If you're dealing with *this specific model* - where there's only a very small number of deployments of the codebase you're working on, and your organization has a high degree of control over them - full-fat devops, fully understood, makes an awful lot of sense. It would be rather silly for Facebook to have a Facebook Development Team cutting conventional releases of the Facebook Software, and an entirely separate ops team deploying and maintaining a Facebook Deployment using the Facebook Software. *It's all one thing*.

          I think a lot of the cognitive dissonance and misunderstanding comes from people working in very different contexts not recognizing that that's what they're doing. You can't really reasonably apply the full set of devops practices if you're not working for Facebook but for BobCorp, where you deal with those 50,000 customer admins of BobSoft deployments, because *you at BobCorp don't actually do the 'ops' part*. Your customers do. So if this is your situation, naturally devops is going to seem like bullshit to you.

          Then there's the more complex cases - like maybe BobCorp has its own internal deployment of BobSoft. Should BobCorp follow devops principles for its own deployment, but also have a process for cutting releases and supporting external customers with conventional releases? Or should it treat its own internal deployment as just another customer?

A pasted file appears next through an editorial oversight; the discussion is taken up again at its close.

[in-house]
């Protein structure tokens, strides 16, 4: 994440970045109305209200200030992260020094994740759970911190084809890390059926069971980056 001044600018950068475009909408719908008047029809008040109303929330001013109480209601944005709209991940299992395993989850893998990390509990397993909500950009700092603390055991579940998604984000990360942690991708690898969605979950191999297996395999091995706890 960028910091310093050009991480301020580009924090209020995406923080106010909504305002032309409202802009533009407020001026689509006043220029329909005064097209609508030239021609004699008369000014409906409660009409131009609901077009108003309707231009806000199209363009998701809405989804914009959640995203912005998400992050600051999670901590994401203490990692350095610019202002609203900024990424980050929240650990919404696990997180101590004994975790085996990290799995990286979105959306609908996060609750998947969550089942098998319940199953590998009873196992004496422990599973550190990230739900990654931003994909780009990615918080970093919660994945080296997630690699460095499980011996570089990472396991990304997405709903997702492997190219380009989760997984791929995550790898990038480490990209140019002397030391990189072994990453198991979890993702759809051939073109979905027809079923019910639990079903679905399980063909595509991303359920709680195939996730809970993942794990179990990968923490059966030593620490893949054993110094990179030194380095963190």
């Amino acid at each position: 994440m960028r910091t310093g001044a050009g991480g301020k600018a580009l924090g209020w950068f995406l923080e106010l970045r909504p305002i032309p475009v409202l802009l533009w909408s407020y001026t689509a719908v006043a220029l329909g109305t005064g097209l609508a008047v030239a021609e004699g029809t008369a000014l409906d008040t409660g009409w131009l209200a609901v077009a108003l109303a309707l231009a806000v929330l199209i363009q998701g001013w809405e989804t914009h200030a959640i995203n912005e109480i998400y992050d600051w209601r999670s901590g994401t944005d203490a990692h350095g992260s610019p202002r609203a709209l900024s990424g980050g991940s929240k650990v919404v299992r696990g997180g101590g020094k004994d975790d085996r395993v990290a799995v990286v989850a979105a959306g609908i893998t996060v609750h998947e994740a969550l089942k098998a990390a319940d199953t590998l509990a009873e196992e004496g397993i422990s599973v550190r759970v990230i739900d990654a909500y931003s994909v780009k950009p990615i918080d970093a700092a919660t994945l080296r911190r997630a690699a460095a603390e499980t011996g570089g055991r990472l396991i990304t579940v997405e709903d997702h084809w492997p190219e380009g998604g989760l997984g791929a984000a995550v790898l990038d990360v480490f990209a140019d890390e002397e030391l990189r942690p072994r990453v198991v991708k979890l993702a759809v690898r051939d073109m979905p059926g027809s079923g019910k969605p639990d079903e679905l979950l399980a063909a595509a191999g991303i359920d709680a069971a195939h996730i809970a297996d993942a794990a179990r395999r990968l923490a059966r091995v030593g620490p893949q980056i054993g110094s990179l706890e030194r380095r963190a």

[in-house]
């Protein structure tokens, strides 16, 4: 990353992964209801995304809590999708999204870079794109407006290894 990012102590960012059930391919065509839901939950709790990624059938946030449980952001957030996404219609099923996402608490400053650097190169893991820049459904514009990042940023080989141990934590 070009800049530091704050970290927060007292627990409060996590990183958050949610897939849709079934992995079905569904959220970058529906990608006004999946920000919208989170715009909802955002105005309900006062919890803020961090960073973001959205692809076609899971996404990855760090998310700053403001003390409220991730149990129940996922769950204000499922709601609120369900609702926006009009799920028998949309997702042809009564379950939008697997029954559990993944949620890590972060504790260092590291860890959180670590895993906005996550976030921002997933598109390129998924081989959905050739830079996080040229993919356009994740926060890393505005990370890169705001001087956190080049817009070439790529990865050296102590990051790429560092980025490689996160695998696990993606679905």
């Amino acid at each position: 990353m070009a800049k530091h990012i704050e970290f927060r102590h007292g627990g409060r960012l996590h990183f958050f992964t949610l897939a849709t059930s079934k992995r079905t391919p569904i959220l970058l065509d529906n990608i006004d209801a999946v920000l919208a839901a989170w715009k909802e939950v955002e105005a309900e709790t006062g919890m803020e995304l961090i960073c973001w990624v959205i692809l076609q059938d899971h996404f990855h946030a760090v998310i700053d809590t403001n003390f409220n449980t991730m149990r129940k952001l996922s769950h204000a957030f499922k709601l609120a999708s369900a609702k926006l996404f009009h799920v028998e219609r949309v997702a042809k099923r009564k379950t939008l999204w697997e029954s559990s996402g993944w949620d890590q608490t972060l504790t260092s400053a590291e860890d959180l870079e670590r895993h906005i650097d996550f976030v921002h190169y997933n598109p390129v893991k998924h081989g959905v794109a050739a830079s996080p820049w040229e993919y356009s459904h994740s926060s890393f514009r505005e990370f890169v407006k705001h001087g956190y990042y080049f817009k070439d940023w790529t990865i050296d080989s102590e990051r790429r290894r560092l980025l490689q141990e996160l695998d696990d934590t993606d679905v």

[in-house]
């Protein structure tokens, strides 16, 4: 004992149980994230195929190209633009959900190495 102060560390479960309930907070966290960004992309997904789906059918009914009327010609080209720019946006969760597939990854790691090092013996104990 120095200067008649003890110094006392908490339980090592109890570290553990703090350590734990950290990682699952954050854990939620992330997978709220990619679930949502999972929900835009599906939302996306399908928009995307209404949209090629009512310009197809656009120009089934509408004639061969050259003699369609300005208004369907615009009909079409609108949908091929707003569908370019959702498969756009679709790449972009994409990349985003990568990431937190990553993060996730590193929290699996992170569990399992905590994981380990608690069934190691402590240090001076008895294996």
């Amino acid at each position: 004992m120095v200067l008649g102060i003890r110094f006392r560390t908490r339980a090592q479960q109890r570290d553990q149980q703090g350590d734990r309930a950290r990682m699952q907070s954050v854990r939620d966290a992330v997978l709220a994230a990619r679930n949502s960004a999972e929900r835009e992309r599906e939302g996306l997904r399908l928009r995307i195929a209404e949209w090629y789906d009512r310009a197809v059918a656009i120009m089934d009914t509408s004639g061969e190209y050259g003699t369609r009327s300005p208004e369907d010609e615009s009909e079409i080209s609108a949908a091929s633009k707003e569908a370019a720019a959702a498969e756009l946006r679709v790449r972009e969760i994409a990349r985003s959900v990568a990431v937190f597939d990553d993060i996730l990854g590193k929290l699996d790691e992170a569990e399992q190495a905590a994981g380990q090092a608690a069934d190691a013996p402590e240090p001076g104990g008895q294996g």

Bottom line, devops only really works/makes sense when there can be a single process with control over all the significant deployments of the software being developed, and the development of the software can be integrated into that process such that you can have a very high degree of confidence that any code which passes the commit tests can be sent out to all those significant deployments immediately and will not break anything.

    2. CheesyTheClown


      How can so few people know what DevOps is? We’ve used it in banks since the late 60s and it’s been pretty stable since the 80s.

      Of course, it is clear you don’t know what it is either. It has absolutely nothing to do with developers being operators. And yes there are still occasionally 4am calls, but ask the mainframe operators at banks how often that occurs.